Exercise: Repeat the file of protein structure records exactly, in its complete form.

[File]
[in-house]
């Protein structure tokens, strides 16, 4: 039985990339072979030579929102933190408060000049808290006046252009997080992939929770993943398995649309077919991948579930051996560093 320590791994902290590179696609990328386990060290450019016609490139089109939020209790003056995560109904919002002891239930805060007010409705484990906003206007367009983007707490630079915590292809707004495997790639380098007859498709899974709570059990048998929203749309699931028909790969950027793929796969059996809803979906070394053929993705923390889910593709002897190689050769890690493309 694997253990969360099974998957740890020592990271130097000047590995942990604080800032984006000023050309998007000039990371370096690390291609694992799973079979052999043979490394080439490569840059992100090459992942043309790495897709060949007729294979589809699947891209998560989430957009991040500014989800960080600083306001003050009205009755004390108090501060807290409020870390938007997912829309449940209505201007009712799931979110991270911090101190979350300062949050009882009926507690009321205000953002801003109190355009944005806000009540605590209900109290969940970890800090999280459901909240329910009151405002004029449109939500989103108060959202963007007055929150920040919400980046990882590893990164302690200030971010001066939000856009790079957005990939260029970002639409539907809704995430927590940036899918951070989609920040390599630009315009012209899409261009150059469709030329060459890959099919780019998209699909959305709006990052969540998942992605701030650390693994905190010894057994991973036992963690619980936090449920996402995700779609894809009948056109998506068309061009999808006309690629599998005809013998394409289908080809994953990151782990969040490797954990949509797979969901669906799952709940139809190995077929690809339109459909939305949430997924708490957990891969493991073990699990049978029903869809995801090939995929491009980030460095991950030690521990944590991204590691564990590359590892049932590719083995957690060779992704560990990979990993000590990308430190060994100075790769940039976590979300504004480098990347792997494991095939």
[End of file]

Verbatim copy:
[in-house]
């Protein structure tokens, strides 16, 4: 039985990339072979030579929102933190408060000049808290006046252009997080992939929770993943398995649309077919991948579930051996560093 320590791994902290590179696609990328386990060290450019016609490139089109939020209790003056995560109904919002002891239930805060007010409705484990906003206007367009983007707490630079915590292809707004495997790639380098007859498709899974709570059990048998929203749309699931028909790969950027793929796969059996809803979906070394053929993705923390889910593709002897190689050769890690493309 694997253990969360099974998957740890020592990271130097000047590995942990604080800032984006000023050309998007000039990371370096690390291609694992799973079979052999043979490394080439490569840059992100090459992942043309790495897709060949007729294979589809699947891209998560989430957009991040500014989800960080600083306001003050009205009755004390108090501060807290409020870390938007997912829309449940209505201007009712799931979110991270911090101190979350300062949050009882009926507690009321205000953002801003109190355009944005806000009540605590209900109290969940970890800090999280459901909240329910009151405002004029449109939500989103108060959202963007007055929150920040919400980046990882590893990164302690200030971010001066939000856009790079957005990939260029970002639409539907809704995430927590940036899918951070989609920040390599630009315009012209899409261009150059469709030329060459890959099919780019998209699909959305709006990052969540998942992605701030650390693994905190010894057994991973036992963690619980936090449920996402995700779609894809009948056109998506068309061009999808006309690629599998005809013998394409289908080809994953990151782990969040490797954990949509797979969901669906799952709940139809190995077929690809339109459909939305949430997924708490957990891969493991073990699990049978029903869809995801090939995929491009980030460095991950030690521990944590991204590691564990590359590892049932590719083995957690060779992704560990990979990993000590990308430190060994100075790769940039976590979300504004480098990347792997494991095939």